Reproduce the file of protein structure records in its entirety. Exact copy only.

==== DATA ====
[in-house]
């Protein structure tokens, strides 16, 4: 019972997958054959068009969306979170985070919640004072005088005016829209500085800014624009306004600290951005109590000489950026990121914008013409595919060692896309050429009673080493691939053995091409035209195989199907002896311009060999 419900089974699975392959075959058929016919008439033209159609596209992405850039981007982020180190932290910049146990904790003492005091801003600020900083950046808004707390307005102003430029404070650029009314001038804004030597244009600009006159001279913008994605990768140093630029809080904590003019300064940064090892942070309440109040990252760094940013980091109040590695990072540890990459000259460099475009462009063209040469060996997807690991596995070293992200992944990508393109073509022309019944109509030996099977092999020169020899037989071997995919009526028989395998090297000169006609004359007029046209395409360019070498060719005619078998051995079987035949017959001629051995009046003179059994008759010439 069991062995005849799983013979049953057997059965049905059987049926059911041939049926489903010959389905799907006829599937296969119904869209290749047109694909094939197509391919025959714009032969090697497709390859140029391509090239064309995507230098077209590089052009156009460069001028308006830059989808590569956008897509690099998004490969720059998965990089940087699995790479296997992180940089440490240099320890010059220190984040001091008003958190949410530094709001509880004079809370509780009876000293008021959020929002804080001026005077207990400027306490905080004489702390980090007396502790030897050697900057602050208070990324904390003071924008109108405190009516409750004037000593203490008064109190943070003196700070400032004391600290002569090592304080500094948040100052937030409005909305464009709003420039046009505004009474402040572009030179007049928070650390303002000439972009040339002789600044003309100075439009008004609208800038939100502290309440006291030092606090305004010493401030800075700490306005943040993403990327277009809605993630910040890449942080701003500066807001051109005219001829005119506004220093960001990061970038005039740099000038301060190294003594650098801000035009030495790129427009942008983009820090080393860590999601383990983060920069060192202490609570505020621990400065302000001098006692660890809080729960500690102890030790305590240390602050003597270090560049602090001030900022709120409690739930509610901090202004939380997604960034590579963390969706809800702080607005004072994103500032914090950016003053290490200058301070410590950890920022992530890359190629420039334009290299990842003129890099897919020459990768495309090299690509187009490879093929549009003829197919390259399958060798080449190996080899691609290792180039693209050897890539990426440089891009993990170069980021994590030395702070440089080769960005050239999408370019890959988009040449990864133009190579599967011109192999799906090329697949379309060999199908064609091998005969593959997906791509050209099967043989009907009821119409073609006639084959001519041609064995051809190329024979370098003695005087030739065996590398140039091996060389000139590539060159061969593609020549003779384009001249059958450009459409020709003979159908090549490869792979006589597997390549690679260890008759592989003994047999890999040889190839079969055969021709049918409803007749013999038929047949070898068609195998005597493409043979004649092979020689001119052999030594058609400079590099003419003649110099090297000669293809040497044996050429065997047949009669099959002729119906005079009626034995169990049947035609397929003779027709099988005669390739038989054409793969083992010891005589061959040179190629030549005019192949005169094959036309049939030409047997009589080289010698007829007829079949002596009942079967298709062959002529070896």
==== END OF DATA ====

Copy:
[in-house]
């Protein structure tokens, strides 16, 4: 019972997958054959068009969306979170985070919640004072005088005016829209500085800014624009306004600290951005109590000489950026990121914008013409595919060692896309050429009673080493691939053995091409035209195989199907002896311009060999 419900089974699975392959075959058929016919008439033209159609596209992405850039981007982020180190932290910049146990904790003492005091801003600020900083950046808004707390307005102003430029404070650029009314001038804004030597244009600009006159001279913008994605990768140093630029809080904590003019300064940064090892942070309440109040990252760094940013980091109040590695990072540890990459000259460099475009462009063209040469060996997807690991596995070293992200992944990508393109073509022309019944109509030996099977092999020169020899037989071997995919009526028989395998090297000169006609004359007029046209395409360019070498060719005619078998051995079987035949017959001629051995009046003179059994008759010439 069991062995005849799983013979049953057997059965049905059987049926059911041939049926489903010959389905799907006829599937296969119904869209290749047109694909094939197509391919025959714009032969090697497709390859140029391509090239064309995507230098077209590089052009156009460069001028308006830059989808590569956008897509690099998004490969720059998965990089940087699995790479296997992180940089440490240099320890010059220190984040001091008003958190949410530094709001509880004079809370509780009876000293008021959020929002804080001026005077207990400027306490905080004489702390980090007396502790030897050697900057602050208070990324904390003071924008109108405190009516409750004037000593203490008064109190943070003196700070400032004391600290002569090592304080500094948040100052937030409005909305464009709003420039046009505004009474402040572009030179007049928070650390303002000439972009040339002789600044003309100075439009008004609208800038939100502290309440006291030092606090305004010493401030800075700490306005943040993403990327277009809605993630910040890449942080701003500066807001051109005219001829005119506004220093960001990061970038005039740099000038301060190294003594650098801000035009030495790129427009942008983009820090080393860590999601383990983060920069060192202490609570505020621990400065302000001098006692660890809080729960500690102890030790305590240390602050003597270090560049602090001030900022709120409690739930509610901090202004939380997604960034590579963390969706809800702080607005004072994103500032914090950016003053290490200058301070410590950890920022992530890359190629420039334009290299990842003129890099897919020459990768495309090299690509187009490879093929549009003829197919390259399958060798080449190996080899691609290792180039693209050897890539990426440089891009993990170069980021994590030395702070440089080769960005050239999408370019890959988009040449990864133009190579599967011109192999799906090329697949379309060999199908064609091998005969593959997906791509050209099967043989009907009821119409073609006639084959001519041609064995051809190329024979370098003695005087030739065996590398140039091996060389000139590539060159061969593609020549003779384009001249059958450009459409020709003979159908090549490869792979006589597997390549690679260890008759592989003994047999890999040889190839079969055969021709049918409803007749013999038929047949070898068609195998005597493409043979004649092979020689001119052999030594058609400079590099003419003649110099090297000669293809040497044996050429065997047949009669099959002729119906005079009626034995169990049947035609397929003779027709099988005669390739038989054409793969083992010891005589061959040179190629030549005019192949005169094959036309049939030409047997009589080289010698007829007829079949002596009942079967298709062959002529070896």